Sunday, November 2, 2008

Sabrina's Brochure Spotlight: Dorney Park 1988


In wrapping up a weekend of paying tribute to Dorney Park's Laser, I thought it was only fitting to bust out a brochure where the guest of honor is featured prominently on the cover.


In case you didn't notice, Laser's color scheme was a bit more subtle back then.


So let's tally up the new additions for '88: Ten new rides, three new water slides, a new children's area, a new outdoor entertainment venue, "twice as much" entertainment, and oh my goodness the CARE BEARS!! Wow, did Donald Trump own the park back then?


The list of new additions just wouldn't fit on a single page. I doubt we would ever see such an ambitious agenda proposed by any of today's parks, but I don't think that's such a bad thing. They need to space these things out, lest we all be over stimulated!


Most of the rides featured in these photos still thrill visitors to Dorney Park today. The one exception is the Flying Dutchman (the steel coaster in the lower left-hand photo), which gave its last rides at Dorney during the 1988 season.


Now here we have a classic Laser photo, complete with those awesome retro trains that sported headlights as well as a couple of passengers who were obviously *way* too cool for their own good. I find it interesting that the steel structure forming and supporting the loops is slightly less "decorated" than that which appears in the cover photo. Those two photos must have been taken in different years.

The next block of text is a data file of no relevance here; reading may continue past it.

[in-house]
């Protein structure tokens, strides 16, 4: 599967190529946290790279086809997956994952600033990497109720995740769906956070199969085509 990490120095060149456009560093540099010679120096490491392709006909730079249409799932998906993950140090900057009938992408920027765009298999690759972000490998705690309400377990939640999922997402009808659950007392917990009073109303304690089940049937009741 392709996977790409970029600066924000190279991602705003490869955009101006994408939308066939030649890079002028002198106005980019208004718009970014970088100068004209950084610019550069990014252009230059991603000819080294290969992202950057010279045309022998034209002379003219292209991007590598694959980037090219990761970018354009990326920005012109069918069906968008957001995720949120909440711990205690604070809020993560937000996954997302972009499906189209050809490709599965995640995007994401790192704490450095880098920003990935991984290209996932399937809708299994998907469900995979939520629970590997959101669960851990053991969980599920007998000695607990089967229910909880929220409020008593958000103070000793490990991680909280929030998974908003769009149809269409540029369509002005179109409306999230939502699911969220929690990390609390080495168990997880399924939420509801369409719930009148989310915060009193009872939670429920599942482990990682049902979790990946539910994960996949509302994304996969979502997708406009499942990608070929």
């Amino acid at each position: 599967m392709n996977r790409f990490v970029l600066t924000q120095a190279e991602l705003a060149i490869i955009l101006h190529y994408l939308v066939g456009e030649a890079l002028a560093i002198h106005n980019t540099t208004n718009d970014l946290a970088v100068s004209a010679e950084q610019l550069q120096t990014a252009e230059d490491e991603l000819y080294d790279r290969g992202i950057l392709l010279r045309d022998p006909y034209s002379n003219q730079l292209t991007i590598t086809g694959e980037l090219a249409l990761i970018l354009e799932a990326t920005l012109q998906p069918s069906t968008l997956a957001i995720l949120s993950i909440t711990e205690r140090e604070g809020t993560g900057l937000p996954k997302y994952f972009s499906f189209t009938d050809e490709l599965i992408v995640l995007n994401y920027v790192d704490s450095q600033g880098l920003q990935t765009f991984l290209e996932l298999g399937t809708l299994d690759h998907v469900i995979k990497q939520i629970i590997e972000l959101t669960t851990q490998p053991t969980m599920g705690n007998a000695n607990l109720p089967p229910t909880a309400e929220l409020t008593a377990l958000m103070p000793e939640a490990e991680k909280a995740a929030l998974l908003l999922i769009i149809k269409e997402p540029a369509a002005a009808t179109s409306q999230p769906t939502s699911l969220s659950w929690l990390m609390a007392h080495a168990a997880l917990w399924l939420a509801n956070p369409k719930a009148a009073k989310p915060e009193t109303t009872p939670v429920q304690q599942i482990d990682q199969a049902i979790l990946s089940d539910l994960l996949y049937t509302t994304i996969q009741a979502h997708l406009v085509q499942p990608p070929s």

Twenty years may have passed since this brochure was printed, but I must applaud Dorney Park for continuing to maintain and reinvent the same family-friendly atmosphere on which the pre-Cedar Fair owners prided themselves.

Remember when Thunderhawk--er, excuse me COASTER--was yellow? What individuality it has lost in color, it has gained (mercifully) in a new name. As a matter of fact, I believe 1988 was the last year it went by the "Coaster" moniker.


Seriously, how much do you love the old school map? It almost looks like somebody created a real mini-replica of the park and then took a picture of it. (Maybe they did! Anybody know?) If you zoom in, you will find that "Laser" was actually spelled "Lazer" back then. This begs the question: Was Dorney's management (a) desperately in need of spell check, (b) trying to be "cute", or (c) kickin' it Toys "R" Us style? [Man, this keyboard is defective...Where is my backward "R"?]


In conclusion, I would also like to thank Dorney Park for hosting such a wonderful farewell event for Laser on its last day of operation. Few rides (anywhere, ever) have been graced with such a tribute, and it speaks volumes of the park's management that they would recognize the significance of such an event to the multitudes of enthusiasts who live and breathe this stuff. Now that we have closure in our pockets, I hope you will join me in wishing the Laser well in her new home!


3 comments:

Mike said...

Laser was spelled Lazer for Lazer 104.1 which was the radio station that is now B104.1 - the association lasted a while and then the radio station went kaputz and it became Laser.

OMG I need to find the time to write Laser's history!!!! :)

P.S. great brochure this week!

Anonymous said...

That's right about Lazer 104.1 I was there when it was dedicated. Incidentally, check out the brochure and look at the bottom for number 82. They skipped it in the listing...

Sabrina said...

Well in that case, I guess the answer to my question is (d) none of the above! Thanks for solving that riddle for me.

With regard to the apparent missing numbers - The park listed all of the new rides for '88 in a special area in the upper right-hand side of the map, presumably so they would stand out. Looks like that strategy backfired!